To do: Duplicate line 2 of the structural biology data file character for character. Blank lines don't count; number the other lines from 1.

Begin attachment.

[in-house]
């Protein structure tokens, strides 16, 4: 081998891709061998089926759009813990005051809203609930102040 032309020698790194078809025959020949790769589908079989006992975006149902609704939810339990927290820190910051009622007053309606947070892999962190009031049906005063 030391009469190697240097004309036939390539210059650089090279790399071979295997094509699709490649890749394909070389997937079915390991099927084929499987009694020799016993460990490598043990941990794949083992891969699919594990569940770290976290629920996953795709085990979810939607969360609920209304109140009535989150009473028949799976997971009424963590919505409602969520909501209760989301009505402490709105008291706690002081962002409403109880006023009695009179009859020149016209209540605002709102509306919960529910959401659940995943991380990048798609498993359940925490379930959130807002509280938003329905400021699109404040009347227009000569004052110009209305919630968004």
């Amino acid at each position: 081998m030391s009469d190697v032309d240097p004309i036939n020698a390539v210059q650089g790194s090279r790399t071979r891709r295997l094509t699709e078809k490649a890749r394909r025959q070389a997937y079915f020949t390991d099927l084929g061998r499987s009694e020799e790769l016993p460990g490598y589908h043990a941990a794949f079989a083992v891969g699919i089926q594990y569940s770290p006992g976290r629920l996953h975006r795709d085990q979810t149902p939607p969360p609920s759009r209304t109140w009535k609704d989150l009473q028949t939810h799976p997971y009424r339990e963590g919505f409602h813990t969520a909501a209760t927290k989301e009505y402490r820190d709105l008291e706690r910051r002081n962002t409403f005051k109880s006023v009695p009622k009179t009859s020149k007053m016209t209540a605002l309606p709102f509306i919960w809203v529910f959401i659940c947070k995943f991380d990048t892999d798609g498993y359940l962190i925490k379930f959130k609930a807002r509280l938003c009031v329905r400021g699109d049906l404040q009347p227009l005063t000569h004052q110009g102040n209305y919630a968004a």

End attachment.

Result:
């Protein structure tokens, strides 16, 4: 081998891709061998089926759009813990005051809203609930102040 032309020698790194078809025959020949790769589908079989006992975006149902609704939810339990927290820190910051009622007053309606947070892999962190009031049906005063 030391009469190697240097004309036939390539210059650089090279790399071979295997094509699709490649890749394909070389997937079915390991099927084929499987009694020799016993460990490598043990941990794949083992891969699919594990569940770290976290629920996953795709085990979810939607969360609920209304109140009535989150009473028949799976997971009424963590919505409602969520909501209760989301009505402490709105008291706690002081962002409403109880006023009695009179009859020149016209209540605002709102509306919960529910959401659940995943991380990048798609498993359940925490379930959130807002509280938003329905400021699109404040009347227009000569004052110009209305919630968004």